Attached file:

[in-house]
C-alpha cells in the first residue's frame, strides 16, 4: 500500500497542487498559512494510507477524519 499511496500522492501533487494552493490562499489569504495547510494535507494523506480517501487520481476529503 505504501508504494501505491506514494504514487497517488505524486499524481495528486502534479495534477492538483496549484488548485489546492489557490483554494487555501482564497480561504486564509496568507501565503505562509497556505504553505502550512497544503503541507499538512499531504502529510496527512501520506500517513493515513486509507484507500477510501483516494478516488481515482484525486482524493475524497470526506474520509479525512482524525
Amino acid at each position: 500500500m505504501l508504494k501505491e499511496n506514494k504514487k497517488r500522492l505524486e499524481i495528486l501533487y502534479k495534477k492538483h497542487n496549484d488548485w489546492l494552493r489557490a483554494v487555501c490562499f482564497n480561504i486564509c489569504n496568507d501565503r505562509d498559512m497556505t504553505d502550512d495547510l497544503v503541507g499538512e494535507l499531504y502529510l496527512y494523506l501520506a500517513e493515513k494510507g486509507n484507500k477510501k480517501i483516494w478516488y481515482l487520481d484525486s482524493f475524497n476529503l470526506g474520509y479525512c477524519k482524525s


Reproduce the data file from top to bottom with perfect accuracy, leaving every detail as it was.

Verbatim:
[in-house]
C-alpha cells in the first residue's frame, strides 16, 4: 500500500497542487498559512494510507477524519 499511496500522492501533487494552493490562499489569504495547510494535507494523506480517501487520481476529503 505504501508504494501505491506514494504514487497517488505524486499524481495528486502534479495534477492538483496549484488548485489546492489557490483554494487555501482564497480561504486564509496568507501565503505562509497556505504553505502550512497544503503541507499538512499531504502529510496527512501520506500517513493515513486509507484507500477510501483516494478516488481515482484525486482524493475524497470526506474520509479525512482524525
Amino acid at each position: 500500500m505504501l508504494k501505491e499511496n506514494k504514487k497517488r500522492l505524486e499524481i495528486l501533487y502534479k495534477k492538483h497542487n496549484d488548485w489546492l494552493r489557490a483554494v487555501c490562499f482564497n480561504i486564509c489569504n496568507d501565503r505562509d498559512m497556505t504553505d502550512d495547510l497544503v503541507g499538512e494535507l499531504y502529510l496527512y494523506l501520506a500517513e493515513k494510507g486509507n484507500k477510501k480517501i483516494w478516488y481515482l487520481d484525486s482524493f475524497n476529503l470526506g474520509y479525512c477524519k482524525s